Information on Rooftop Solar PV

A PV system can be ground mounted or freestanding, fitted on a residential or commercially owned roof, or even used as an alternative to traditional building materials (for e.g. roof tiles, paving on roads, etc.).

In South Africa, there has been an increasing customer interest for rooftop PV installations, even in the absence of specific policies or standards for the promotion of this technology. The generated electricity from a rooftop installation can be used to supplement the building’s own electrical requirements or can be directed back into the grid in certain instances where permitted, and a NERSA approved tariff is specified.

Classification of rooftop PV systems

The most common way to differentiate a solar rooftop installation is via the connection to the electrical load/grid.

Grid tied / connected with reverse power blocking

The property is connected to the national grid in order to receive electricity, but any surplus electricity generated by the system is prevented from being directed back into the grid.

Grid tied / connected

Electricity generated can be used at the property and any surplus can be directed back into the grid. In some cases, this feed-back is compensated for.

Off-grid / standalone

The PV system generates electricity for use on-site, and operates completely independent of the national grid. In this case, it necessary to have additional components such as a charge controller and battery storage.

Challenges in the space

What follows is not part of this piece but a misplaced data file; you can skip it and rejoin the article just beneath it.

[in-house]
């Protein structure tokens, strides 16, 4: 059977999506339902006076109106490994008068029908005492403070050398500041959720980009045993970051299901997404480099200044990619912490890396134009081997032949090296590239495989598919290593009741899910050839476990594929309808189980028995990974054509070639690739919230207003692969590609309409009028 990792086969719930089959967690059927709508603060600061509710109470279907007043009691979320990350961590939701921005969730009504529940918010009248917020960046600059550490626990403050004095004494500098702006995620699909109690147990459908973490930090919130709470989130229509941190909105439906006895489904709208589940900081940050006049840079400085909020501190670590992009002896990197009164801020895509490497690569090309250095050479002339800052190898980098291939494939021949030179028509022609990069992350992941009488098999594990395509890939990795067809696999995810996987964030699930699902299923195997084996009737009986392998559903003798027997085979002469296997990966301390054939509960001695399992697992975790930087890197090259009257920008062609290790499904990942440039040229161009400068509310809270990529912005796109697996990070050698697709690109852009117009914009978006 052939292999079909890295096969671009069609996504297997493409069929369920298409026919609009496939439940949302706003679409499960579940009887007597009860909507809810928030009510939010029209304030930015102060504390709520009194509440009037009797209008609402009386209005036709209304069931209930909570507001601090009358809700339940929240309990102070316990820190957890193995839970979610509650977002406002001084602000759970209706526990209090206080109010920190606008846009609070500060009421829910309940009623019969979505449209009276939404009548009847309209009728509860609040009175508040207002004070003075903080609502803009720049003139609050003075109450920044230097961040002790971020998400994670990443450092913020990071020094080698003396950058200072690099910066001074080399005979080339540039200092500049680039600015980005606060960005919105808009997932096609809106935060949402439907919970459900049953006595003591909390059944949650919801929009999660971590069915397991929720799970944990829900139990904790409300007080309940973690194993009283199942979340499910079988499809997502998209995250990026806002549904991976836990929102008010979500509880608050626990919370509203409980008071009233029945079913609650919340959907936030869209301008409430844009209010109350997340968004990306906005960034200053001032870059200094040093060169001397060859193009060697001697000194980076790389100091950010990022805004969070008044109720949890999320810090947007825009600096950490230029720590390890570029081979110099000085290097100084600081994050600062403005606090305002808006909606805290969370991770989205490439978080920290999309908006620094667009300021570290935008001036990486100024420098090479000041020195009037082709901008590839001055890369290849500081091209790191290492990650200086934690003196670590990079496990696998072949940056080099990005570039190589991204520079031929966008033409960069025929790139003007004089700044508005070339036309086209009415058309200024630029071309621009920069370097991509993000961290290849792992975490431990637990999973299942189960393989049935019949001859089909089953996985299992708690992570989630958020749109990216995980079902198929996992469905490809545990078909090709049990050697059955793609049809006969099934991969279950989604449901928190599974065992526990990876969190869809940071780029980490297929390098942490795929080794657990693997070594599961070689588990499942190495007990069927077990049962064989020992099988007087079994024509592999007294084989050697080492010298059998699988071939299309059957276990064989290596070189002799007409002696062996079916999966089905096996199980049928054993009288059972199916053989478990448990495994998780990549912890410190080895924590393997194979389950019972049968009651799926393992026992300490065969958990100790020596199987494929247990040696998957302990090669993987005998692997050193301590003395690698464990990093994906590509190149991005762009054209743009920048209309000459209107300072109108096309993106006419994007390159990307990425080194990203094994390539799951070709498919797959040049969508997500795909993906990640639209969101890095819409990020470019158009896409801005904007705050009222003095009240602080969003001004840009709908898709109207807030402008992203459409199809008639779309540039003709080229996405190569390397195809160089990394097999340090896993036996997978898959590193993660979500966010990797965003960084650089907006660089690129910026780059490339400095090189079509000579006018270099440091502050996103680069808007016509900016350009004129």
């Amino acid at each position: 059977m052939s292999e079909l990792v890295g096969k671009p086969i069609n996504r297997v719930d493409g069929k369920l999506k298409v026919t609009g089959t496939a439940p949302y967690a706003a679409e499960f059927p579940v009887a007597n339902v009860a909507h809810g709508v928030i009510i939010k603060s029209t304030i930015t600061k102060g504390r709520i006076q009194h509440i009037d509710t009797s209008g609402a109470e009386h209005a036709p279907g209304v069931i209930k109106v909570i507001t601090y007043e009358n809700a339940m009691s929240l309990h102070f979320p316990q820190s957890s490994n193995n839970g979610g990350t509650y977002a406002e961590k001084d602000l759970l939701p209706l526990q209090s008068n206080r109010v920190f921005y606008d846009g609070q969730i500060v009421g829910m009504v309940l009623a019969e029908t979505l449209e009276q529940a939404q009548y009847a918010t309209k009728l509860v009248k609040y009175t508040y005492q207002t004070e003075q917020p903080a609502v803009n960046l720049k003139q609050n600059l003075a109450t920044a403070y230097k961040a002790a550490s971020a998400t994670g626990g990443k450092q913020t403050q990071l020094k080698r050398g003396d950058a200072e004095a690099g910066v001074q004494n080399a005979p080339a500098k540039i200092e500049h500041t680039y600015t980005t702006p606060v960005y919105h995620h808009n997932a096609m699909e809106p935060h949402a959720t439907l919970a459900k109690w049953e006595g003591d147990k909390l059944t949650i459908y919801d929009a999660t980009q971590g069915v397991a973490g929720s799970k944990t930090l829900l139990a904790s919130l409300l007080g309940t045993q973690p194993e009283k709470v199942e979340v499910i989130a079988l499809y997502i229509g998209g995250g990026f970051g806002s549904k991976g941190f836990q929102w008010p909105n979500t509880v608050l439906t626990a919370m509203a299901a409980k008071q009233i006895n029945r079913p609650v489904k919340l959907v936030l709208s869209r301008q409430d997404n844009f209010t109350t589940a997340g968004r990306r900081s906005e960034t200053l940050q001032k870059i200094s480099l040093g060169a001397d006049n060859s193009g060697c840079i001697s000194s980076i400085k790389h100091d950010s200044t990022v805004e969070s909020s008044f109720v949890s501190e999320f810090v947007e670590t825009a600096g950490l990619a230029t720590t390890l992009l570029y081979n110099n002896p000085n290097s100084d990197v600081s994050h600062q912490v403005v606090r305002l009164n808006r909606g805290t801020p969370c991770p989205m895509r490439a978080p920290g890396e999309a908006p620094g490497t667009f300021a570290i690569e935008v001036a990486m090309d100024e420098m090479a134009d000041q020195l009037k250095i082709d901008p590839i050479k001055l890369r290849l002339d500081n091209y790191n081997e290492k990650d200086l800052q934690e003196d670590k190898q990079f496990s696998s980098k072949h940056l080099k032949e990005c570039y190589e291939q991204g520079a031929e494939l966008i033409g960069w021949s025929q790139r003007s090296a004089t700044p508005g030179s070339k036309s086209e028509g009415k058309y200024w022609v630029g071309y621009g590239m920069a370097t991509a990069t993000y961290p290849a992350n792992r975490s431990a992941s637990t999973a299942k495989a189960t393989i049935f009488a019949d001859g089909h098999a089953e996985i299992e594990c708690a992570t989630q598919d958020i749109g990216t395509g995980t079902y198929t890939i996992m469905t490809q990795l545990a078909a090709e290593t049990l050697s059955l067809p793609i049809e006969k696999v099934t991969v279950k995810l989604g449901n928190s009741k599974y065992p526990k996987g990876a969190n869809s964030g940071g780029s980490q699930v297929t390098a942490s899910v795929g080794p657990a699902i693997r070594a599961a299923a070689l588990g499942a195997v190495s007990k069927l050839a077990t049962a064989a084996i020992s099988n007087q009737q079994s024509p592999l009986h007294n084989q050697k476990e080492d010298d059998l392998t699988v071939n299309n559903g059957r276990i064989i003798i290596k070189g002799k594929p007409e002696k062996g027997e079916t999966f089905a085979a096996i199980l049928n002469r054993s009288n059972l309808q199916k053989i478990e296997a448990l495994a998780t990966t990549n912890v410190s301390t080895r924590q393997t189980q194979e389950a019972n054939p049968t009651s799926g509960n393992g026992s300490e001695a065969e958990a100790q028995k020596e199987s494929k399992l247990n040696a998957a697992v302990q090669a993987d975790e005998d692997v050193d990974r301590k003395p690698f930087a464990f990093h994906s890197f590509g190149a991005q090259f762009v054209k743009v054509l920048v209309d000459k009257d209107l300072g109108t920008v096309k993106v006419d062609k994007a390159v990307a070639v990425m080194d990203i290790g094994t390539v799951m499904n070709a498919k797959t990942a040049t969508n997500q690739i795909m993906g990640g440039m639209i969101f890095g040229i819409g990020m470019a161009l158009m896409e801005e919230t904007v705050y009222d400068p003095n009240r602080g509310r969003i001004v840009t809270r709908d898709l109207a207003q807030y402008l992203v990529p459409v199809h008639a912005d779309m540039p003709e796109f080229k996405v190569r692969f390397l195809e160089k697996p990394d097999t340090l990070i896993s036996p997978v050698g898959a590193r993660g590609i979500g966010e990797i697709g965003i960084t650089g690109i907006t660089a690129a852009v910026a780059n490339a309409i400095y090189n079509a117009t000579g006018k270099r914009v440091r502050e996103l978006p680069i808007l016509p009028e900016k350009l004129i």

The Solar PV industry has developed significantly over the last 5 years despite some of the challenges faced in the sector. The PV GreenCard Programme was developed to address many key challenges including education, training skills development, quality, lack of standards etc. Some of the challenges are defined below.

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Lack of Regulations

The paucity of specific standards, rules and policies for SSEG leaves room for uncertainty in the sector. It also hinders the progression of the sector as many are sceptical to enter into a regulatory environment that is unclear and under transition.

Skills Development

Currently, there is no nationally accredited training or qualification for PV installers. However, this challenge is currently being tackled by various initiatives linked to the PV GreenCard skills development programme.

IRP Allocations

New-build limits and a poor allocation stated in the 2016 IRP update for renewables, especially for SSEG applications, does not allow for the immense potential of solar to be recognised. The industry is awaiting the release of the final version of the document, but increased activity at the municipal level is predicted regardless of the outcome.

Rapid Transformation

Progression of the market and more customers installing PV are pushing municipalities and Eskom towards rethinking their strategy of electricity distribution. Many municipalities are already showing great adaptability and creating their own by-laws, polices and processes to deal with SSEG; but there are still reservations held by some. It is well known that the grid was designed for a 1 way flow of electricity and for no external sources of generation. Additionally, the reliance on the revenue stream from the electricity department to resource other municipal departments also offers little incentive to change the current business model. However, it is becoming increasingly important to decarbonise our economy and embedded generation has a central role in this regard.

Other

Some other stumbling blocks to the market development of rooftop PV include the lack of awareness and misinterpretation of the technology.